Horse Facts About Horse Care
The average Joe doesn’t know beans about caring for a horse. Horses need a lot of space, a lot of food, and a lot of TLC. A horse isn’t like a dog that you can keep in your living room or garage, feed once or twice a day out of a soup can or with table scraps, and use a pooper scooper for tiny piles. And when extreme weather conditions enter the picture, a horse owner must know how to take care of that beautiful, expensive equine.
Let’s look at some simple horse facts about caring for your horse in extreme weather:
If you own a horse and if you live anywhere in the U.S.A. that has extremely cold winters AND extremely hot summers, then you probably do keep a watchful eye on your best furfriend all year round. If you’re in the far regions of South America or Australia, then you’re protecting him right now from the blast of winter. Here in northern U.S.A., we’re having extreme heat and humidity for days on end, a VERY dangerous weather pattern for horses. But first let’s discuss how to get your horse through the winter.
If you do live anywhere that has rough-and-tough snowy winters, are you tough and brave enough to ride him in the bitter cold weather? One thing you must remember is to make sure he’s not put in the barn with sweat all over him. Yes, a horse will sweat from a good run, even in the cold weather. Once you untack him, he needs to be wiped clean, groomed, covered with a warm blanket, and put out of the wind or drafts. And make sure he has a nice thick layer of sawdust and/or straw in his stall to keep his feet warm. And give him a little bit of a grain and hay snack to help keep him warm as he snoozes. Horses are proned to pneumonia, which can kill them in the blink of a lazy eye. So don’t neglect your horse in the winter months.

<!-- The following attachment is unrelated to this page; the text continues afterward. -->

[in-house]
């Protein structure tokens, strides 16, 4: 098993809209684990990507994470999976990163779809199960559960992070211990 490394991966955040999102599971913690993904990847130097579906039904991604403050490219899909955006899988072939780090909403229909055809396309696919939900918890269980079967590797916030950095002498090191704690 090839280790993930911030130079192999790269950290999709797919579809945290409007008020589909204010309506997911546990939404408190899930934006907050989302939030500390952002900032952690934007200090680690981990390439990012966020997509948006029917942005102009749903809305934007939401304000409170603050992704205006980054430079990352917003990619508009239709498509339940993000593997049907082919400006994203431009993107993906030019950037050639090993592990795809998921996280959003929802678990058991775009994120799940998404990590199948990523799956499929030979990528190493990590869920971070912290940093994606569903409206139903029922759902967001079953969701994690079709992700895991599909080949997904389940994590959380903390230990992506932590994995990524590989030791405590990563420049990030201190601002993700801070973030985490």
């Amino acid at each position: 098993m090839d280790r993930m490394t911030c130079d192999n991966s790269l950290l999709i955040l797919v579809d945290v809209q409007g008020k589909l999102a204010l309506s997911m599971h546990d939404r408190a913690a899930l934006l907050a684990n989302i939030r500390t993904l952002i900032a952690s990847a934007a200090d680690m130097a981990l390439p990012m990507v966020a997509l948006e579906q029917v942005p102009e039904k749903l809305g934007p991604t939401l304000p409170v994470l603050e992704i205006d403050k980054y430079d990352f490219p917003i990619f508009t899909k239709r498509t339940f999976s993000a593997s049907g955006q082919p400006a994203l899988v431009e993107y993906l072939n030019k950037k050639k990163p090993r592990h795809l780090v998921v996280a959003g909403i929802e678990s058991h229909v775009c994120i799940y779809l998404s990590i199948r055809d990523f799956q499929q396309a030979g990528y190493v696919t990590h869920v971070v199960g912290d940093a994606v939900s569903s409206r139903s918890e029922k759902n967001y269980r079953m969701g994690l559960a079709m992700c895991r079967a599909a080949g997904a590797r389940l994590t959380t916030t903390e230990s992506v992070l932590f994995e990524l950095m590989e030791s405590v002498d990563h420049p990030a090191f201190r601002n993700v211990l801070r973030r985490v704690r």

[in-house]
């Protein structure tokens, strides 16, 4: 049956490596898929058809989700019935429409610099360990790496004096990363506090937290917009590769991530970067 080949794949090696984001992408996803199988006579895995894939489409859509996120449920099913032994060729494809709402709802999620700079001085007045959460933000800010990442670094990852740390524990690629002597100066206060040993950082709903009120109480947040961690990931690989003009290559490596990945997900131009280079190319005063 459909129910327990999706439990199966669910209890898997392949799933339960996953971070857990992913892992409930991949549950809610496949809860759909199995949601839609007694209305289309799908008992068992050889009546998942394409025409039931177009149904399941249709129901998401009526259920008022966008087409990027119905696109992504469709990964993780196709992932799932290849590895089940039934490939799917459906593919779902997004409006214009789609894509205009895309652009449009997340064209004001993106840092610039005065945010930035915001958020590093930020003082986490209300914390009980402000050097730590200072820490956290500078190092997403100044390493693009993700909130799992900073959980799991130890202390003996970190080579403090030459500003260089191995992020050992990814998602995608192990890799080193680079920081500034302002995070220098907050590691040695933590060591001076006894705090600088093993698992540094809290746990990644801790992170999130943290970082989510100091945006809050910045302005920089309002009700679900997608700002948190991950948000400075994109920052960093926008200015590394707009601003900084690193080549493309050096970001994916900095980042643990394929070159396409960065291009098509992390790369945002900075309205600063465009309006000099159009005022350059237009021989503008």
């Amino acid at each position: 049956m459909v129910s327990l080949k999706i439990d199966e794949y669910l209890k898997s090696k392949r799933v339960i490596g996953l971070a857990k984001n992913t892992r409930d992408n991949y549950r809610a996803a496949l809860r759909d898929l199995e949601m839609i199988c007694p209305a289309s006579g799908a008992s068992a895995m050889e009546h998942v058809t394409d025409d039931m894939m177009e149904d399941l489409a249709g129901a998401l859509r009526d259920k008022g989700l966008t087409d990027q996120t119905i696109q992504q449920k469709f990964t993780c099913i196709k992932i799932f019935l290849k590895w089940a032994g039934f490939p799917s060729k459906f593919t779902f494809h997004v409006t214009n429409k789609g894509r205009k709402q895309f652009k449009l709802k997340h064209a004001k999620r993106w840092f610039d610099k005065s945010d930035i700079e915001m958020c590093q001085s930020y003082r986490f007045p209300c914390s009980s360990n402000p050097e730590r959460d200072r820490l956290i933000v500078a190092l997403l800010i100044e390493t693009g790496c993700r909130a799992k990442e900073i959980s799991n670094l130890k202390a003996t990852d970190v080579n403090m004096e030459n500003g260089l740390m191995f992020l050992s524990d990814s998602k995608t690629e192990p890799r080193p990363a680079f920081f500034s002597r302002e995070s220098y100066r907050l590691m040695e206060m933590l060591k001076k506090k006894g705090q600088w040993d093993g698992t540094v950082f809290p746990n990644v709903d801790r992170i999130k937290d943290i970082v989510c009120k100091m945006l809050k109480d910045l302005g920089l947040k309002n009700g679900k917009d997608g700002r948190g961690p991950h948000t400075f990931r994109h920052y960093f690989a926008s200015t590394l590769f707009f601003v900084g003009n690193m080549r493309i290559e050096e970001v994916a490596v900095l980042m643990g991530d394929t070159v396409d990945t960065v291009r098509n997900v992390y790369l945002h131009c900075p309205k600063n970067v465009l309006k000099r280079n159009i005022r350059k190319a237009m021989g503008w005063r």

Now about the summer months. Hot, humid weather can be very dangerous for a horse, especially an older one. On days when the temp reaches the 90s and the humidity causes the heat index to reach 100, a wise equestrian will do his best to shelter his horse from the relentless heat:
1. Lock him in the barn. DON’T let him stand out in the sun.
2. If you have to ride him in the heat of the day, DON’T run him, and don’t ride him long. Keep him in the shade as much as possible.
3. Wet him down often with cool water and bug juice. (Horse flies are more vicious in hot weather, and they can suck the strength out of your horse if he gets numerous bites.)
4. Make sure he has lots of fresh, cool water to drink.
5. Don’t feed him grain during the day. Grain is a heat producer.
Years ago, my older and most favorite horse, Rex, scared the wits out of me. On a hot summer day, I looked out in the pasture to see if he was standing in his stall. (It was an open stall of which he could go in and out).But Rex wasn’t in the barn. He was in the small corral, stretched out on his side and not moving a muscle.
I went bonkers and ran to him, thinking he was dead. Thankfully, he hadn’t died, but he was drenched in sweat and not moving. I immediately called the vet, who told me that Rex was having a heat stroke. The vet said I needed to get Rex up on his feet, wet him down, and walk him slowly for a while.
Following the vet’s advice, I got Rex aroused, and to make a long story short, he recovered.
After that incident, Rex NEVER had the option to walk out of his stall on a hot, humid day. I made sure he was in the shade with fresh cool water thereafter, and he lived to be the ripe old age of 27.
So, if you have the good fortune of having a horse, pamper him in the cold and the heat and give him a long, happy life with his best bud.